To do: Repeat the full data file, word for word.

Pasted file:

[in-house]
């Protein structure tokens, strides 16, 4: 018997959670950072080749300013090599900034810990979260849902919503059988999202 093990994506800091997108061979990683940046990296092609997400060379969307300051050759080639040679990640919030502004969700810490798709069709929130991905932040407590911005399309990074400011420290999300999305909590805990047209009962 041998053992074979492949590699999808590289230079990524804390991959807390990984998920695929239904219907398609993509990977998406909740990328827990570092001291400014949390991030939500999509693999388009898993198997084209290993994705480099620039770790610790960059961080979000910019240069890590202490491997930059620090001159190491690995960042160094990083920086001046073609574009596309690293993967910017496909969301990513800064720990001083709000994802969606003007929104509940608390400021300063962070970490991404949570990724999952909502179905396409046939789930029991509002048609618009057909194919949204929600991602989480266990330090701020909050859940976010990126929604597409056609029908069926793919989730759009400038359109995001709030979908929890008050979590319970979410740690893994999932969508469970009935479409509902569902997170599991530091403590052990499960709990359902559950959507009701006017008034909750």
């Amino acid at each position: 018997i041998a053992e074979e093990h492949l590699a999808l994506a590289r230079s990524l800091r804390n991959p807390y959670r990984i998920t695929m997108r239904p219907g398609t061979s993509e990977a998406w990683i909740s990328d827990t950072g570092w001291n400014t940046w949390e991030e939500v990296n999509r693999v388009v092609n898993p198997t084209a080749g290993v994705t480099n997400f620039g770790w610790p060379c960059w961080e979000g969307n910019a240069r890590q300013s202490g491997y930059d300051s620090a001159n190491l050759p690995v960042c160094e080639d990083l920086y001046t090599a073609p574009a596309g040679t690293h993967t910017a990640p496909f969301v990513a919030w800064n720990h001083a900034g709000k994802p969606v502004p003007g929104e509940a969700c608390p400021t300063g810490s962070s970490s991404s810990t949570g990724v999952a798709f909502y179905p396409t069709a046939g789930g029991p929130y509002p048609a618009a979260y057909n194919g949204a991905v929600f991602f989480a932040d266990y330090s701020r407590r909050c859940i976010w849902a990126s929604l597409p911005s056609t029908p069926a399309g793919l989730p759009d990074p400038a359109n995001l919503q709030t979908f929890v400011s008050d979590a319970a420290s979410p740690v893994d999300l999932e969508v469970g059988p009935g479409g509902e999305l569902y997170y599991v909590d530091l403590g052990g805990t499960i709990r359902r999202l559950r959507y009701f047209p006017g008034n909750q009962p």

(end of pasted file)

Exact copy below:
[in-house]
């Protein structure tokens, strides 16, 4: 018997959670950072080749300013090599900034810990979260849902919503059988999202 093990994506800091997108061979990683940046990296092609997400060379969307300051050759080639040679990640919030502004969700810490798709069709929130991905932040407590911005399309990074400011420290999300999305909590805990047209009962 041998053992074979492949590699999808590289230079990524804390991959807390990984998920695929239904219907398609993509990977998406909740990328827990570092001291400014949390991030939500999509693999388009898993198997084209290993994705480099620039770790610790960059961080979000910019240069890590202490491997930059620090001159190491690995960042160094990083920086001046073609574009596309690293993967910017496909969301990513800064720990001083709000994802969606003007929104509940608390400021300063962070970490991404949570990724999952909502179905396409046939789930029991509002048609618009057909194919949204929600991602989480266990330090701020909050859940976010990126929604597409056609029908069926793919989730759009400038359109995001709030979908929890008050979590319970979410740690893994999932969508469970009935479409509902569902997170599991530091403590052990499960709990359902559950959507009701006017008034909750």
């Amino acid at each position: 018997i041998a053992e074979e093990h492949l590699a999808l994506a590289r230079s990524l800091r804390n991959p807390y959670r990984i998920t695929m997108r239904p219907g398609t061979s993509e990977a998406w990683i909740s990328d827990t950072g570092w001291n400014t940046w949390e991030e939500v990296n999509r693999v388009v092609n898993p198997t084209a080749g290993v994705t480099n997400f620039g770790w610790p060379c960059w961080e979000g969307n910019a240069r890590q300013s202490g491997y930059d300051s620090a001159n190491l050759p690995v960042c160094e080639d990083l920086y001046t090599a073609p574009a596309g040679t690293h993967t910017a990640p496909f969301v990513a919030w800064n720990h001083a900034g709000k994802p969606v502004p003007g929104e509940a969700c608390p400021t300063g810490s962070s970490s991404s810990t949570g990724v999952a798709f909502y179905p396409t069709a046939g789930g029991p929130y509002p048609a618009a979260y057909n194919g949204a991905v929600f991602f989480a932040d266990y330090s701020r407590r909050c859940i976010w849902a990126s929604l597409p911005s056609t029908p069926a399309g793919l989730p759009d990074p400038a359109n995001l919503q709030t979908f929890v400011s008050d979590a319970a420290s979410p740690v893994d999300l999932e969508v469970g059988p009935g479409g509902e999305l569902y997170y599991v909590d530091l403590g052990g805990t499960i709990r359902r999202l559950r959507y009701f047209p006017g008034n909750q009962p």